Compiled by Dr Igor Cernavin, Prosthodontist, Honorary Senior Fellow University of Melbourne School of Medicine, Dentistry and Health Sciences, Director and Cofounder of the Asia Pacific Institute of Dental Education and Research (AIDER), Australian representative of World Federation of Laser Dentistry (WFLD).
Huang et al1 published an article on enhancing osteoblast functions on biofilm-contaminated titanium alloy by concentration-dependent use of methylene blue-mediated antimicrobial photodynamic therapy.
The abstract is reproduced in full.
The concentration of methylene blue (MB) photosensitizer could affect the eradication efficacy of antimicrobial photodynamic therapy (aPDT) in the treatment of contaminated implants, which is linked to the sseointegration of the implant. This was the first report of evaluating osteoblast functions on the contaminated SLA (sandblasting, large-grit and acid-etching) Ti alloy surfaces after the concentration-dependent use of MB-aPDT. Totally 1,164 SLA discs were randomly distributed for the analyses of antibacterial efficacy and osteoblast functions. Gram-negative (Aggregatibacter actinomycetemcomitans; A. actinomycetemcomitans) or Gram-positive (Streptococcus mutans; S. mutans) adhered on disc samples was subjected to aPDT with different MB concentrations (200, 250, 300, 350, and 400mug/mL) using 660nm diode laser with maximum output 80mW for 1min irradiation (4.8J/cm2). Bactericidal effect was examined by viability, morphology, and lipopolysaccharide (LPS) assays. The disinfe cted disc surfaces by MB-aPDT to support osteoblast-like MG63 attachment, proliferation, differentiation, and mineralization were assessed for the predetermined culture time intervals. The statistical differences between the means were performed using a one-way analysis of variance (ANOVA) with a post hoc Scheffe test. The results of the morphology observation and bacterial survival examination consistently indicated a remarkably lower quantity of bacterial colonies on biofilm-contaminated surfaces after the aPDT treatment with higher MB concentration. Similarly, the higher MB concentration in aPDT resulted in the lower LPS amounts remaining on the A. actinomycetemcomitans-contaminated surfaces. Intriguingly, the expression of osteoblast cultured on disinfected surfaces using aPDT with higher MB concentration was comparable to the control without contamination. Within the limits of this in vitro model, this formulation of 400mug/mL MB used in aPDT may be not only the lethal concentration against the 2 bacteria-contaminated implants, but it could also enhance the osteoblast functions on the contaminated implants. Nevertheless, the efficacy in the clinical practice for peri-implantitis therapy remains to be studied.
Seraj and coworkers2 published a study to evaluate the temperature increase of the external surface of primary roots due to the application of 810 nm and 980 nm diode lasers. They found that these diode lasers should be used cautiously in primary root canals because of the temperature rise during their application.
Three-dimensional (3D) printing is a rapidly developing technology that has gained widespread acceptance in dentistry. Kessler et al3 published a review of this technology. The abstract is reproduced in full.
Three-dimensional (3D) printing is a rapidly developing technology that has gained widespread acceptance in dentistry. Compared to conventional (lost-wax technique) and subtractive computer numeric controlled methods, 3D printing offers process engineering advantages. Materials such as plastics, metals, and ceramics can be manufactured using various techniques. 3D printing was introduced over three decades ago. Today, it is experiencing rapid development due to the expiration of many patents and is often described as the key technology of the next industrial revolution. The transition to its clinical application in dentistry is highly dependent on the available materials, which must not only provide the required accuracy but also the necessary biological and physical properties. The aim of this work is to provide an up-to-date overview of the different printing techniques: stereolithography, digital light processing, photopolymer jetting, material jetting, binder jetting, sel ective laser sintering, selective laser melting, and fused filament fabrication. Additionally, particular attention is paid to the materials used in dentistry and their clinical application.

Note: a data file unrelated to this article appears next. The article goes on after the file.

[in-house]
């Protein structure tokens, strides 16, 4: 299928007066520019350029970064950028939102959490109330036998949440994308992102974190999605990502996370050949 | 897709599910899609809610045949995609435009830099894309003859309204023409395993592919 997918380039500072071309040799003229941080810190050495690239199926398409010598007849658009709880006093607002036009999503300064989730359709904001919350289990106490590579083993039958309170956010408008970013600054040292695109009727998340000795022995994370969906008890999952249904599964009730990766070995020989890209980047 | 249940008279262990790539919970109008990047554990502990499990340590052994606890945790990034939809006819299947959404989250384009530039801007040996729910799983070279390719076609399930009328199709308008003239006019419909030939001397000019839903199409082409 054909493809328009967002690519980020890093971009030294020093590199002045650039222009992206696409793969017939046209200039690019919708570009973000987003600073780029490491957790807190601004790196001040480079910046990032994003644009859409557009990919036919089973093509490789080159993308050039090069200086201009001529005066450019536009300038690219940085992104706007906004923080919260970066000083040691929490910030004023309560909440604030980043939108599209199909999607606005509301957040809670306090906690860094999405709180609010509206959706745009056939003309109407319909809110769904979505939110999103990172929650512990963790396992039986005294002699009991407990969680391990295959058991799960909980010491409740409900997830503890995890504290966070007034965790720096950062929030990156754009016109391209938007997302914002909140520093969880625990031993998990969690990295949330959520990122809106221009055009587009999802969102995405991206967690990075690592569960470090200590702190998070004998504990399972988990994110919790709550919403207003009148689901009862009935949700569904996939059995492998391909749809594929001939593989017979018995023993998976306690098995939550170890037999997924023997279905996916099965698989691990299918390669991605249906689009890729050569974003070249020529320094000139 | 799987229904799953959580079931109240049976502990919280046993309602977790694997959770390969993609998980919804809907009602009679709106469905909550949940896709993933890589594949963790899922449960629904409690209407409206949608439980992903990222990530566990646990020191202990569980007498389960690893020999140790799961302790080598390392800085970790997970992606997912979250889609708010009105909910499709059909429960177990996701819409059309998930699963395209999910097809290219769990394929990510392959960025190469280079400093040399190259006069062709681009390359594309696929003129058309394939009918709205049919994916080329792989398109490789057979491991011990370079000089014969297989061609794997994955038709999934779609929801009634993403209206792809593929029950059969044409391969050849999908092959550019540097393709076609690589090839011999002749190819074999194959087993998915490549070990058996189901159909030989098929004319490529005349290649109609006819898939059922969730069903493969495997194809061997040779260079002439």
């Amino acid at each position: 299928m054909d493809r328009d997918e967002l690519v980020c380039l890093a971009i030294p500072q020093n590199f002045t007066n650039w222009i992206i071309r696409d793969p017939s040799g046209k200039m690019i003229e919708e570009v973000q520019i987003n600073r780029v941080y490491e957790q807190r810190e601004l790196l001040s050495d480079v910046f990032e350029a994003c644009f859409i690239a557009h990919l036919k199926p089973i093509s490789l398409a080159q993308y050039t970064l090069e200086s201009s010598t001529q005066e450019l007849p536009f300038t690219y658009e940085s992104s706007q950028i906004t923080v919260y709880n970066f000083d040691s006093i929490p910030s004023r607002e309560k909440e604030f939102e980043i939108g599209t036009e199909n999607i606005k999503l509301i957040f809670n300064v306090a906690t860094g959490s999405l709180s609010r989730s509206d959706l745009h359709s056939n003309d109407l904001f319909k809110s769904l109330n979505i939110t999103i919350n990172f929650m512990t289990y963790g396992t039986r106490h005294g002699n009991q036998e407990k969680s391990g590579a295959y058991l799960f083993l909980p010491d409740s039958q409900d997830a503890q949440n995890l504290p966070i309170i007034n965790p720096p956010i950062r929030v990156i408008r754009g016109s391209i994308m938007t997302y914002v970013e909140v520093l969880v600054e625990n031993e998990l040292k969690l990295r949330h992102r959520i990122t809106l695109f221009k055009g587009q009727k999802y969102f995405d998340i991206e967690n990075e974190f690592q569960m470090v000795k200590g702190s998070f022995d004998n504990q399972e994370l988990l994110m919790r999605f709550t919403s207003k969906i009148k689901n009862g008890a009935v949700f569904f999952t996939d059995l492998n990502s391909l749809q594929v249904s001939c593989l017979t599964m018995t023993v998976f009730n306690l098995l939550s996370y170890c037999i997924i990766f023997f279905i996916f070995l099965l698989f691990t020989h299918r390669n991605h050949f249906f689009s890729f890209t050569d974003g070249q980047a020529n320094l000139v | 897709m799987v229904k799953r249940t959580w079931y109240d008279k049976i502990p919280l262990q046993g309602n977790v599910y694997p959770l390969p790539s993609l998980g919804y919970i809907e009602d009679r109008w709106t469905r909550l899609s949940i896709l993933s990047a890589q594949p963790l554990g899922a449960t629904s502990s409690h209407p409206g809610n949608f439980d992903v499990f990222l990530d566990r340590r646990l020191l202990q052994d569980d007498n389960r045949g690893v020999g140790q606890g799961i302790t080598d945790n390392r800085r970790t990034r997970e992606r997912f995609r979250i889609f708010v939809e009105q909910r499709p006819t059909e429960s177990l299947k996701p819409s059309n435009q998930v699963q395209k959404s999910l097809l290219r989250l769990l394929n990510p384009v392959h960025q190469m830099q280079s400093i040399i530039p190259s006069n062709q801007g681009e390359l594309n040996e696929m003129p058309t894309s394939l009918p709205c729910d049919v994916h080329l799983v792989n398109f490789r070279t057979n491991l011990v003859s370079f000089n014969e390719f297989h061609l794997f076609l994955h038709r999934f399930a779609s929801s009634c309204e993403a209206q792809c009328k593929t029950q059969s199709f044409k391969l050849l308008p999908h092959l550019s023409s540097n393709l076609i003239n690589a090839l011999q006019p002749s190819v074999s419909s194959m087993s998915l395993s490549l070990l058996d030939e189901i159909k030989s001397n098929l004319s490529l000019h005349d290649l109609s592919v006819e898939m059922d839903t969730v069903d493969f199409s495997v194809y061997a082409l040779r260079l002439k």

Given that Streptococcus mutans (S. mutans) is a bacterium that colonizes in the mouth and is a common cause of dental caries and periodontal diseases, and is a bacterium which comprises 70% of the bacteria in dental plaque, it would be useful to find methods which can be used to control it. Azizi and coworkers4 published a paper investigating the effect of photodynamic therapy (PDT) using curcumin (CUR) and methylene blue (MB) photosensitizers on S. mutans. They concluded that MB- and CUR-mediated PDT could significantly eradicate S. mutans colonies.
The employability of the non-invasive femtosecond laser ablation technique for dental treatment has been severely limited by its low ablation rate despite the advantage of minimal tissue damage. Loganathan et al5 published a study exploring a means of improving the femtosecond laser ablation rate and efficiency by physiochemical surface modification.
AlFawaz and coworkers6 published a systematic review to evaluate the efficacy of phototherapy in the adhesive bonding of different dental posts to root dentin. They found that the dentin to post bond strength was significantly enhanced by phototherapy using wavelengths of diode lasers ranging from 660 to 2940 nanometres (nm), and power ranging from 0.075W to 3W.
Soliman et al7 estimated the pain-relieving and healing properties of low energy level laser therapy using diode laser 660 nm on Minor recurrent aphthous stomatitis. They concluded that the diode laser 660 nm treatment showed more remarkable improvements in reduction of healing time, pain and lesion size than the placebo group which received the sodium bicarbonate rinse.
Fried et al8 published a study to determine if image-guided laser ablation can be used to selectively remove calculus from tooth surfaces with minimal damage to the underlying sound cementum and dentin. Sequential near-IR images at 1500-1700nm were used to guide a diode-pumped Er:YAG laser for the removal of the calculus and they found that this laser is well suited for this purpose.
Oliveira and coworkers9 evaluated the bond strength of repairs made on composite resin following the treatment of the surface of the flaw with different bonding agents and/or CO2 laser. They found that the application of CO2 laser as a surface treatment led to greater bond strength of composite resin repairs in comparison with the groups that only received treatment with a burr and silanization. The groups submitted to CO2 laser also had a significantly lower number of adhesive failures when submitted to the microtraction test.